Wednesday, May 31, 2017

We'll Always Have Paris

The media is abuzz with reports that Trump is going to withdraw from the Paris Agreement.  This isn't really a surprise since he's consistently said he would do so and every action he's taken as President is consistent with doubling down on fossil fuels.

In contrast, the Paris Agreement seeks to "[hold] the increase in the global average temperature to well below 2 °C above pre-industrial levels and to pursue efforts to limit the temperature increase to 1.5 °C above pre-industrial levels, recognizing that this would significantly reduce the risks and impacts of climate change."

Let's ponder those numbers, although there are a few challenges to doing so.  Incredibly, preindustrial isn't defined in the Paris Agreement (a major oversight), so we need to think about it for a bit.  Scientifically, we wouldn't want to pick a single year because in any one year, natural climate variability, volcanic eruptions, and other factors might make that year anomalous.  For example, 1884, the year after the eruption of Krakatoa, would be a terrible year to chose as it was anomalously cold.  Thus, we need to pick a period, preferably at least 30 years if not longer, not characterized by anomalous warmth or cold.

However, there is another challenges.  As one goes back farther in time, instrumented records are less numerous, decreasing the reliability of global temperature estimates.

A forthcoming article in the Bulletin of the American Meteorological Society by Hawkins et al. (available here as an early online release but paywalled without subscription) concludes that 1720–1800 is perhaps the best period in terms of it predating measurable human influences on global temperatures.  They then use a variety of approaches to estimate the warming since the pre-industrial period and show that 2015 was likely the first year in which the globally averaged temperature was more than 1ºC warmer than preindustrial temperatures.  Their analysis did not include 2016, but it also exceeded the 1ºC threshold.

There are considerable ups and downs, however, in global temperatures from year-to-year.  These ups and downs are generally in the range of 0.1–0.2ºC.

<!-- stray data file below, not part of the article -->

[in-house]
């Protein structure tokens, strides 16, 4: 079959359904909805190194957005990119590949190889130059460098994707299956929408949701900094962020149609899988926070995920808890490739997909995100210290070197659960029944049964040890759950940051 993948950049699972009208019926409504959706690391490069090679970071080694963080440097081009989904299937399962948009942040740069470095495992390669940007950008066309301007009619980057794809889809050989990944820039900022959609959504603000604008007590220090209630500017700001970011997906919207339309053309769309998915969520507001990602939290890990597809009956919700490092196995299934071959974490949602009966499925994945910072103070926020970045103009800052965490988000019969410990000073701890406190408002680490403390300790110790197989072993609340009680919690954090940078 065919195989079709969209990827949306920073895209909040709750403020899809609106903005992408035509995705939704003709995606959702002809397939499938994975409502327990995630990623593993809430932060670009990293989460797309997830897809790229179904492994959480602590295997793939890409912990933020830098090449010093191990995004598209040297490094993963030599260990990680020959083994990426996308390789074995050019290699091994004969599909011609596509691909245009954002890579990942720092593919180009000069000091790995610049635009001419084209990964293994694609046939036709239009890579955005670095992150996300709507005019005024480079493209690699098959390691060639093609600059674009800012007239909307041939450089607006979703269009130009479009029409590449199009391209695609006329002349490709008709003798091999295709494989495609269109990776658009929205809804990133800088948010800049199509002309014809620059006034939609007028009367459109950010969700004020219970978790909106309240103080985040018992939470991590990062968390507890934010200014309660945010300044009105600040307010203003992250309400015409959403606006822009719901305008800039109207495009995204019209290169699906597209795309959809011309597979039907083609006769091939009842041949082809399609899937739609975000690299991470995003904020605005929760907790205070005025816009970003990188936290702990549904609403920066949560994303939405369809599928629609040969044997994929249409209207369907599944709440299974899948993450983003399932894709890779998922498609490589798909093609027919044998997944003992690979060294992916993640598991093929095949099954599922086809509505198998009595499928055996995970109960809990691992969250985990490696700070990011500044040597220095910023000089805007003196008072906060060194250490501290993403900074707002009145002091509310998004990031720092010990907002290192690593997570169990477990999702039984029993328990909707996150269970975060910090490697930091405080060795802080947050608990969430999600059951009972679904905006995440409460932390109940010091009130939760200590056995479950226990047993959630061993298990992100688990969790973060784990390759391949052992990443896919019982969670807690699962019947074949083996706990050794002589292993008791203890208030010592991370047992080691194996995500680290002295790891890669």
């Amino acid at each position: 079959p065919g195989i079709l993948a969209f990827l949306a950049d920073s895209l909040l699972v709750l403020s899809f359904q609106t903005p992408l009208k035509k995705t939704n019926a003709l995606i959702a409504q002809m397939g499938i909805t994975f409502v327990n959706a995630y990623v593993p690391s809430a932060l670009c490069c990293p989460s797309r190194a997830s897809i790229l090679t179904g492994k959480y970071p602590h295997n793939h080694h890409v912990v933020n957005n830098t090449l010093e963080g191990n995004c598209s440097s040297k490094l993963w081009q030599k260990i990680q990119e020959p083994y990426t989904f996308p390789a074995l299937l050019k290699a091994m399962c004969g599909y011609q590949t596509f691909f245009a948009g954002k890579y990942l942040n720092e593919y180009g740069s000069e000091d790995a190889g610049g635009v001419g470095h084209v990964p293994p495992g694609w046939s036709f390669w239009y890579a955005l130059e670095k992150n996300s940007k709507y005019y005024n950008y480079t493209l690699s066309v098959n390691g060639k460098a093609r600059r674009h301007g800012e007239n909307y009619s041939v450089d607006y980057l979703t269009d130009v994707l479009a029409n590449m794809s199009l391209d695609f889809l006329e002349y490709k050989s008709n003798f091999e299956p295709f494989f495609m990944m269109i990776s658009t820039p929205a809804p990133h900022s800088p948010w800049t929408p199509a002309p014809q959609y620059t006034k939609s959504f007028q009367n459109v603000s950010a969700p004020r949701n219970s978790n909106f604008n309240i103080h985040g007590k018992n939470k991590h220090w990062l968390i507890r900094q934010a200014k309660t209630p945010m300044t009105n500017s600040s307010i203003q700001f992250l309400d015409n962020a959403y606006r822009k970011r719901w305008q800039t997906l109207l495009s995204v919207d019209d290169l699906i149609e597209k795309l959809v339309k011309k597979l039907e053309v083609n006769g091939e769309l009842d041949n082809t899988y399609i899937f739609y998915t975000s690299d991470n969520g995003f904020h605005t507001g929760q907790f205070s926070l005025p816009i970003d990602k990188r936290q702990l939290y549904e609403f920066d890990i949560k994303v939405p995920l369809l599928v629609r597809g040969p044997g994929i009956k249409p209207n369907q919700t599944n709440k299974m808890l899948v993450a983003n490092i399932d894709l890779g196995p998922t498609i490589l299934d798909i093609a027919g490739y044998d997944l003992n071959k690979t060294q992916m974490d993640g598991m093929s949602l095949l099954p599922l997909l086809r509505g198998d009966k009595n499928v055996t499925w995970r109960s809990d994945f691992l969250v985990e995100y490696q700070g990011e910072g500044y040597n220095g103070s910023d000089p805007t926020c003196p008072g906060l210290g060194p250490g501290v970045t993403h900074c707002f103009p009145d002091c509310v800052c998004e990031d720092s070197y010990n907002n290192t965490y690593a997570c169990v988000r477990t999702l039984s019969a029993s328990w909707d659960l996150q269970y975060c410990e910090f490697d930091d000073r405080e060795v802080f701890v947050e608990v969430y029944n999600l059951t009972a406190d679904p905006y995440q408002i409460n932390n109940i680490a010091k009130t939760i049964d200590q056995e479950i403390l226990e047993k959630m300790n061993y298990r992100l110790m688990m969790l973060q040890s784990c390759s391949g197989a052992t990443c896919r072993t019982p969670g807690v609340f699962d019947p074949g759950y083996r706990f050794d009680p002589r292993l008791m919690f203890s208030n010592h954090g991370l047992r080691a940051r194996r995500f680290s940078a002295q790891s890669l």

Source: Hawkins et al. (2017)
Therefore, the fact that 2015 and 2016 were so warm doesn't mean we've necessarily eclipsed the 1ºC mark for good.  We might lose a little ground for a couple of years.  Nevertheless, we are probably in a period in which we are approaching a long-term globally averaged temperature that is close to 1ºC above preindustrial.

That puts us close to half way to 2ºC, with some warming still in the pipeline since the Earth is still responding to the rapid increase in greenhouse gases over the past few decades.  But why 2ºC?

The 2.0ºC limit stems from the recommendations of a 1980s World Meteorological Organization (WMO) group that considered 2ºC to be "an upper limit beyond which the risks of grave damage to ecosystems, and of non-linear responses, are expected to increase rapidly." Others have argued for a lower limit.  I don't know any scientists arguing for higher, but you can probably find a few.

The reality is that there is no magic tipping point at which global temperatures become "dangerous." Different regions, economic sectors, and ecosystems have differing sensitivities to the rate and magnitude of the temperature increase and we aren't able to understand and identify these precisely.   1.99ºC isn't good and 2.01ºC isn't bad.  Some responses to climate change are appearing already (heat waves) and will worsen further.  Others have yet to emerge.  Some are beneficial.  However, our society is built around the climate of the 20th century, not the 21st, and as the planet warms, most impacts of climate change will be problematic and not increase linearly, but nonlinearly with temperature.  Given that we are currently near a 1ºC increase, I view 1.5ºC as a "stretch goal" and 2.0ºC a realistic scenario for what we could achieve in terms of reducing greenhouse gas emissions and managing the risk posed by climate change.

Ultimately, my views on the Paris Agreement are informed by science, but also influenced by my personal values.  I'd like to see the US be a leader in efforts to tackle global warming, and I think the Paris Agreement contributes to such leadership efforts.  However, tangible and substantial steps to decarbonize energy production are also essential.  The good news is that US energy-related carbon emissions have declined in recent years due to many factors, including a migration from coal and oil to natural gas and renewables for energy production.  States like California will likely continue to pursue policies and actions that reduce carbon emissions, as will many cities.  However, the policies of the Trump Administration run counter to these efforts and managing the risk posed by climate change.  Withdrawing from the Paris Agreement would be another step in the wrong direction.

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